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 Ratner Key Locks 



Ratners were originaly known as Ratcliff & Horner Ltd.
more Ratner safeplates
Ratners' Standard Safe Lock
Early 7 lever lock9 Lever lock with a bolt blocking device
Early 7 lever safe lock

Features: End gated, false notched, levers with integral springing. The top lever acts as a check lever engaging in a recess cut into the bolt stump. Mechanism is mounted within an IDB (iron door block) to resist gunpowder attack.

Case size: 87 x 103 x 22 mm, Serial Number: 7941, c.1899.

9 Lever Safe lock

Features: End gated false notched levers with integral springing. The bottom lever acts as a check lever engaging in a pocket cut into the bolt lath. A device to lock up the bolt until the lever pack has been raised. The bolt head and the underside of the IDB are provided with groves to vent explosive gases. An extension on the IDB provides additional support against lateral force on the bolt head.

Case size: 85 x 117 x 25mm. Serial number: 33911. c1918



Ratners' Double Stump Safe Lock
Ratner double stump lockRatner wedge bolt lock
8 Lever Double Stump

Features: 4 levers that are end gated at the bolt end and pockets at the tail end, as well as 4 half levers operating at the tail end and all with integral springing. Both the IDB and the bolt head have machined in groves to assist in venting explosive gases.

Case size: 91 x 128 x 25mm. Serial number: 30008. c1915.

8 lever Double Stump With Wedge Bolts

Features: This lock incorporates all the features of the standard double stump lock but also has an additional bronze bolt on each side of the lock. The IDB, in this example, is brass and also has an extension providing lateral support to the bolt head.

Case size: 93 x 139 x 24 mm. Serial number: 45803. c1926.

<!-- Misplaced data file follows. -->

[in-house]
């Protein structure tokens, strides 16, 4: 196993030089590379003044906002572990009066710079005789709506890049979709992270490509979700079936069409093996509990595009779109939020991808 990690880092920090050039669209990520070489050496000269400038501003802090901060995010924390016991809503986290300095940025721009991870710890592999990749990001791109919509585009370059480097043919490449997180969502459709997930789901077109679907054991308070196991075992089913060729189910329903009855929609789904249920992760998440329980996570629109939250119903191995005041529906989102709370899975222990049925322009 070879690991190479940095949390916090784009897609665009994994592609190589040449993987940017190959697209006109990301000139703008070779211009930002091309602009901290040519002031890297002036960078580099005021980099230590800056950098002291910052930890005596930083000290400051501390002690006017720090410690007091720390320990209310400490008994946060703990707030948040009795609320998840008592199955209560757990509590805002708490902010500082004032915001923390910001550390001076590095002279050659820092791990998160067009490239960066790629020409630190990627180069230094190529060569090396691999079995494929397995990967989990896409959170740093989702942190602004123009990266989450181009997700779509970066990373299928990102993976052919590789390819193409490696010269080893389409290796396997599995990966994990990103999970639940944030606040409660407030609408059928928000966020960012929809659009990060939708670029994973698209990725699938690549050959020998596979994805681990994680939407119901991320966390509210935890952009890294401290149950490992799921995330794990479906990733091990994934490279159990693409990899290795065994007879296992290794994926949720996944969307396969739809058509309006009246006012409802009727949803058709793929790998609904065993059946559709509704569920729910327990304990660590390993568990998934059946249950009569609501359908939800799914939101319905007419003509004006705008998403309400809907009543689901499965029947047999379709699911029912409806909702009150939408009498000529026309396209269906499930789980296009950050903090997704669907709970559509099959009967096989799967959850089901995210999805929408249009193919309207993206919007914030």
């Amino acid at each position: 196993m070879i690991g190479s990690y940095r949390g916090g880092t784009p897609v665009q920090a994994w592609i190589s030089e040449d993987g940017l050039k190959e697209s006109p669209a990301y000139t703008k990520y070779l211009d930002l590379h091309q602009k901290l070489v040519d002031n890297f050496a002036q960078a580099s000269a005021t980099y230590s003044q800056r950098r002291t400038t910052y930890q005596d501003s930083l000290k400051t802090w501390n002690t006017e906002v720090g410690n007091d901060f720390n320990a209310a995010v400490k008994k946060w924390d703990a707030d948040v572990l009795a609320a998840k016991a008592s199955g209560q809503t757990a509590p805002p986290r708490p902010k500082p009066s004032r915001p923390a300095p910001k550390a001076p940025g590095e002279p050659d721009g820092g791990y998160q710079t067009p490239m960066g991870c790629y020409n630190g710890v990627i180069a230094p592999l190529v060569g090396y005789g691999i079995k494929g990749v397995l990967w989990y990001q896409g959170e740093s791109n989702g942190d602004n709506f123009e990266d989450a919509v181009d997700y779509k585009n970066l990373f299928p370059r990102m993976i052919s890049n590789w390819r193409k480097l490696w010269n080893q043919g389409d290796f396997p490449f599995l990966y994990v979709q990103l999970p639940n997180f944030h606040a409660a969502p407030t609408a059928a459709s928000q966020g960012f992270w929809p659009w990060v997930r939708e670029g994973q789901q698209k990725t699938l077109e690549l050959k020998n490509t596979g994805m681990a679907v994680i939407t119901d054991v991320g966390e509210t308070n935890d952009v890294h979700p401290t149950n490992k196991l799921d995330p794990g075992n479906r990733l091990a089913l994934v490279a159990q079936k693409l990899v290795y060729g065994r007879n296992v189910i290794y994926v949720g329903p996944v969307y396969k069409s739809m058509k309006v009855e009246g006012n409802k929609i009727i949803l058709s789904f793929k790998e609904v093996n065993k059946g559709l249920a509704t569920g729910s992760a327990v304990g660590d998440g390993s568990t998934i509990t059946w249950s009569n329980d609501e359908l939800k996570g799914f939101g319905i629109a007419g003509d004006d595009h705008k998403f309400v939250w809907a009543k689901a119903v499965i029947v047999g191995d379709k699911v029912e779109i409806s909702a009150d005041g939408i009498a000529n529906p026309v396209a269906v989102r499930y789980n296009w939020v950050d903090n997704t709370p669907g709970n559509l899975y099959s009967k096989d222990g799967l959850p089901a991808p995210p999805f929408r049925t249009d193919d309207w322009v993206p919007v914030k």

Ratners' Change key Safe Lock
Change key lock
Change key lock

Features: 7 Changeable levers with a check lever at the top and bottom of the pack, which gave the potential to ensure that different users keys would not be interchangeable.
Case size: 88 x 144 x 32mm. Serial number: 18123. c1908



Ratners' Dual Control Safe Lock
Ratner 7 lever 12-21 Daul Control Lock
7 Lever dual control lock

Features: 7 double ended levers with both end gating and pockets. key one would act upon the pocket end of the levers allowing the secondary bolt stump to move. Key two would then allow the withdrawal of the main bolt. Locking was first by key 2 then by key 1. The mechanism is set in a brass IDB which also had provision for an AED.
Case size: 87mm x 108 x 24mm. Serial number: 49714. c1930.


Ratcliff & Horner Ltd
Ratner Safe Company Ltd

Ratner was the last of the great Victorian safe companies to be formed and very quickly gained a reputation of excellence.

The company was originally known as Ratcliff & Horner Limited and was formed in 1890 by Mr Daniel R Ratcliff, his son, Mr W M Ratcliff and Mr J M Horner who was the works manager at Milners. However due to financial difficulties the company re-capitalised in 1895 as Ratner Safe Company Limited.